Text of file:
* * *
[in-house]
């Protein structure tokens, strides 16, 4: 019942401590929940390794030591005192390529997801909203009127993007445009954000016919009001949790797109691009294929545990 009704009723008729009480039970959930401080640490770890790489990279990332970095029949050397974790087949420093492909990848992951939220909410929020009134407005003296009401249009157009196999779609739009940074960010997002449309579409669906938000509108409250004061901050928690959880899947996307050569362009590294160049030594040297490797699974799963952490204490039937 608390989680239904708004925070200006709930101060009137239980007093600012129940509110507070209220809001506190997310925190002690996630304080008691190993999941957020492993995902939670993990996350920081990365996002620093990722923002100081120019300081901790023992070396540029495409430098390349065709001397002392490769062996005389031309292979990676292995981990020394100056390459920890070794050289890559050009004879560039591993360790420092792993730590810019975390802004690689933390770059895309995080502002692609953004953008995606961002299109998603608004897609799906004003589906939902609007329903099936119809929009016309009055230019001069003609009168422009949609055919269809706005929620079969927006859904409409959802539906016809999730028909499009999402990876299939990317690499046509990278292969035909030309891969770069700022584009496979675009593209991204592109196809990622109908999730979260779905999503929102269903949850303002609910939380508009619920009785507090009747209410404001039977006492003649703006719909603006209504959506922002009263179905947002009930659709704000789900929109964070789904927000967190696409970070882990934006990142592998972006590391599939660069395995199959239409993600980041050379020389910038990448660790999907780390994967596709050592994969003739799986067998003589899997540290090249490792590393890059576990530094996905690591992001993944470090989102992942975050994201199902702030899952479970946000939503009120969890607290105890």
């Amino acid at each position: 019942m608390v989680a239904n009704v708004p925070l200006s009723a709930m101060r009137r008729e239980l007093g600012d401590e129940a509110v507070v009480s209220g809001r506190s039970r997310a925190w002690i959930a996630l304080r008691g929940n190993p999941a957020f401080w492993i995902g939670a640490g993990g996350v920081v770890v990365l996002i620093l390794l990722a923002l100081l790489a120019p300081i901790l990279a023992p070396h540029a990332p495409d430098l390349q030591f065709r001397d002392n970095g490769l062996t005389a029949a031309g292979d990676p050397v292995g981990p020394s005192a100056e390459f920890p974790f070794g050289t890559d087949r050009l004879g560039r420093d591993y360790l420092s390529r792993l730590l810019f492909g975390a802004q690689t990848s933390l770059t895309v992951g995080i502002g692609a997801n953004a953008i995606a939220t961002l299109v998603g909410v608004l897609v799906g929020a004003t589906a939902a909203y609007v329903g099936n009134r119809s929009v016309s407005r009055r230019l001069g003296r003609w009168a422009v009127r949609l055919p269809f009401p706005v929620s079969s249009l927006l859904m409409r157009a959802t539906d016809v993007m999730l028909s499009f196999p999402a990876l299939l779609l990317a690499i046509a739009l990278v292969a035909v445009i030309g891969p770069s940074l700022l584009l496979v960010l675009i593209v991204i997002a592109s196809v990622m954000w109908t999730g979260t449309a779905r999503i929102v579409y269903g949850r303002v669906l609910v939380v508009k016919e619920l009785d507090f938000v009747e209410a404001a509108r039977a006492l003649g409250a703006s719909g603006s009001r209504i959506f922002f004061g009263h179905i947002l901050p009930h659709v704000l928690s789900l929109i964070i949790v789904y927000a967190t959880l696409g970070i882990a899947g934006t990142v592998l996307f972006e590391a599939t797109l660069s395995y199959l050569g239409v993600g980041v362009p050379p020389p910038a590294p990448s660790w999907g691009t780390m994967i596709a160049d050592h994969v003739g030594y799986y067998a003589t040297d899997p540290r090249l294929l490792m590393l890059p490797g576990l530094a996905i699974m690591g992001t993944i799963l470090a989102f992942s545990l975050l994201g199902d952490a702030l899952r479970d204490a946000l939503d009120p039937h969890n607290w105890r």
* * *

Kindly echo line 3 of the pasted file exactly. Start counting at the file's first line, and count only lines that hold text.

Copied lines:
């Amino acid at each position: 019942m608390v989680a239904n009704v708004p925070l200006s009723a709930m101060r009137r008729e239980l007093g600012d401590e129940a509110v507070v009480s209220g809001r506190s039970r997310a925190w002690i959930a996630l304080r008691g929940n190993p999941a957020f401080w492993i995902g939670a640490g993990g996350v920081v770890v990365l996002i620093l390794l990722a923002l100081l790489a120019p300081i901790l990279a023992p070396h540029a990332p495409d430098l390349q030591f065709r001397d002392n970095g490769l062996t005389a029949a031309g292979d990676p050397v292995g981990p020394s005192a100056e390459f920890p974790f070794g050289t890559d087949r050009l004879g560039r420093d591993y360790l420092s390529r792993l730590l810019f492909g975390a802004q690689t990848s933390l770059t895309v992951g995080i502002g692609a997801n953004a953008i995606a939220t961002l299109v998603g909410v608004l897609v799906g929020a004003t589906a939902a909203y609007v329903g099936n009134r119809s929009v016309s407005r009055r230019l001069g003296r003609w009168a422009v009127r949609l055919p269809f009401p706005v929620s079969s249009l927006l859904m409409r157009a959802t539906d016809v993007m999730l028909s499009f196999p999402a990876l299939l779609l990317a690499i046509a739009l990278v292969a035909v445009i030309g891969p770069s940074l700022l584009l496979v960010l675009i593209v991204i997002a592109s196809v990622m954000w109908t999730g979260t449309a779905r999503i929102v579409y269903g949850r303002v669906l609910v939380v508009k016919e619920l009785d507090f938000v009747e209410a404001a509108r039977a006492l003649g409250a703006s719909g603006s009001r209504i959506f922002f004061g009263h179905i947002l901050p009930h659709v704000l928690s789900l929109i964070i949790v789904y927000a967190t959880l696409g970070i882990a899947g934006t990142v592998l996307f972006e590391a599939t797109l660069s395995y199959l050569g239409v993600g980041v362009p050379p020389p910038a590294p990448s660790w999907g691009t780390m994967i596709a160049d050592h994969v003739g030594y799986y067998a003589t040297d899997p540290r090249l294929l490792m590393l890059p490797g576990l530094a996905i699974m690591g992001t993944i799963l470090a989102f992942s545990l975050l994201g199902d952490a702030l899952r479970d204490a946000l939503d009120p039937h969890n607290w105890r």